An end was in sight this week to a nine-year saga over the proposed redevelopment of the site of former University of Sheffield halls of residence for private housing.
Plans for 63 houses and 34 apartments to replace the former Tapton halls of residence were approved by councillors, despite community concerns the quality of the scheme was not high enough.
It means that the University can press ahead with a deal with Taylor Wimpey for the land between Crookes Road and Taptonville Road.
Members of Broomhill Action Neighbourhood Group were disappointed at the verdict, but expected it after council officers gave their support to a revised application for the conservation area.
However, Lee Kenny, who chairs the community group, said: “We are pleased that they listened to some of the points we made.” In particular, councillors added a condition the homes should be built in stone, not red brick.
The University has been looking to replace the old seven-storey block and other properties with private housing since 2005. It has often run into opposition from community representatives and other residents because of the impact on the conservation area.
One application was dismissed after a public inquiry, another was approved two years ago, but never reached fruition.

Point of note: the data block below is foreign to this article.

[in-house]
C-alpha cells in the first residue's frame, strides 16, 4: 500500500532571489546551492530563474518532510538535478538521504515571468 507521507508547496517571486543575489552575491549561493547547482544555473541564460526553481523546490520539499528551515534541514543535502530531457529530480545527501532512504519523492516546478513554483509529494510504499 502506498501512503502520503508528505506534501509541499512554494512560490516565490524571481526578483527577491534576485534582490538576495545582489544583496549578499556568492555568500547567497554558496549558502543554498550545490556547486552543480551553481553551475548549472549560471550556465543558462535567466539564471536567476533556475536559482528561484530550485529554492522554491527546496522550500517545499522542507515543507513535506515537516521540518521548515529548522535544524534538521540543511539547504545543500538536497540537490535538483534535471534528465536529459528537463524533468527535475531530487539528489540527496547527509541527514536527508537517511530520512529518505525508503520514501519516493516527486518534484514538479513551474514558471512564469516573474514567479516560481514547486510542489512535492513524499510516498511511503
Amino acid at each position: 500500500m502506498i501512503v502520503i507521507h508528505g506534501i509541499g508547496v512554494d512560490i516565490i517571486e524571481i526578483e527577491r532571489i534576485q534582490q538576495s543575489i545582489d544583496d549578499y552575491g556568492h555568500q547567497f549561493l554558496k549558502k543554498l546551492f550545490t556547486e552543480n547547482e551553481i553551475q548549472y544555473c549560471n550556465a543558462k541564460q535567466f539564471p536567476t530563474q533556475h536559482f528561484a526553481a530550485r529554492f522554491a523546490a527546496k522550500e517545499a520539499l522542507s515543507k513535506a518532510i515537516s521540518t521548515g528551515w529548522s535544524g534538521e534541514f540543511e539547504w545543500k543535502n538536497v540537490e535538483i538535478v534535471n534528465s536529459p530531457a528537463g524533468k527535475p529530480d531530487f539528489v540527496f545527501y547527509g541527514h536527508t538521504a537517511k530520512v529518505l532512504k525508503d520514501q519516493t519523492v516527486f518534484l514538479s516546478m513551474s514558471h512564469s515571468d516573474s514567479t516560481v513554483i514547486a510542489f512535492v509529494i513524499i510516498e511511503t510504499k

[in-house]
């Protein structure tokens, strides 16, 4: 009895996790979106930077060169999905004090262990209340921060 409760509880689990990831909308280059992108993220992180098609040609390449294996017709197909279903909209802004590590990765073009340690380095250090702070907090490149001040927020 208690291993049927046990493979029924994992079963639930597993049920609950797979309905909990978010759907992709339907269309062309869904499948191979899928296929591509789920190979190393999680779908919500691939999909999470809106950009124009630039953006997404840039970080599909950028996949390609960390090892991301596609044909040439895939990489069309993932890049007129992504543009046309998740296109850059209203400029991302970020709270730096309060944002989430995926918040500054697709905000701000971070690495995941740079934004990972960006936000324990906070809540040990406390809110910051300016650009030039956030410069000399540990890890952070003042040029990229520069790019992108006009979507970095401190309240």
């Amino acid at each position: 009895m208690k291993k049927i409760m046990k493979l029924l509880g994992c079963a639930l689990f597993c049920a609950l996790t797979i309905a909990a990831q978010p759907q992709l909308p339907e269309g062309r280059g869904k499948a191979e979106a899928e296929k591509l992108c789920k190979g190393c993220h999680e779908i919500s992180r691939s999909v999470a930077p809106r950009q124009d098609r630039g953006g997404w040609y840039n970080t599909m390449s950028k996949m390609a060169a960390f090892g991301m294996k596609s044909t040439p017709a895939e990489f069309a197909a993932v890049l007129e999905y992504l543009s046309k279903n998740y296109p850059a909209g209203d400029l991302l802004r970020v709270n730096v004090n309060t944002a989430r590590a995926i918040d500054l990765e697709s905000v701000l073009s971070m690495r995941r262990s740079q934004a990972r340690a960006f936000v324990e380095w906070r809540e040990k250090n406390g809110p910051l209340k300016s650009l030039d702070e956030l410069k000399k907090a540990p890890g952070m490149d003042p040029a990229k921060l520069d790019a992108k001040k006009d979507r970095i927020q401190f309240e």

Ms Kenny said: “We want to see family housing, but want it done sensitively.”
Sections of the proposed housing would be too densely packed, while the tallest sections were going on the highest point, resulting in part in a “very tall and skinny” development.
“It is badly thought through and the quality is not good enough. The council is letting them get away without making a contribution to affordable housing.”
BANG now aims to work with the developers to try to secure improvements.
Council planners say they have taken into account the comments of the Government planning inspector after the inquiry, concluding that the latest proposals will “preserve the character and setting” of the conservation area.
At the same time, they say the application does not, in their opinion, “reach the same level of quality” as the one it amended.
Councillors granted permission on Tuesday for a development of three and four bedrooms houses and two-bedroom apartments. Two buildings - Hadow House and the Coach House - are due to be turned into two-bedroom apartments.
Most of the walled garden would be lost, but a landscaped area would be retained, with public access.
Labour member Peter Price said he could see a successful appeal to Communities Secretary Eric Pickles if the council rejected the application.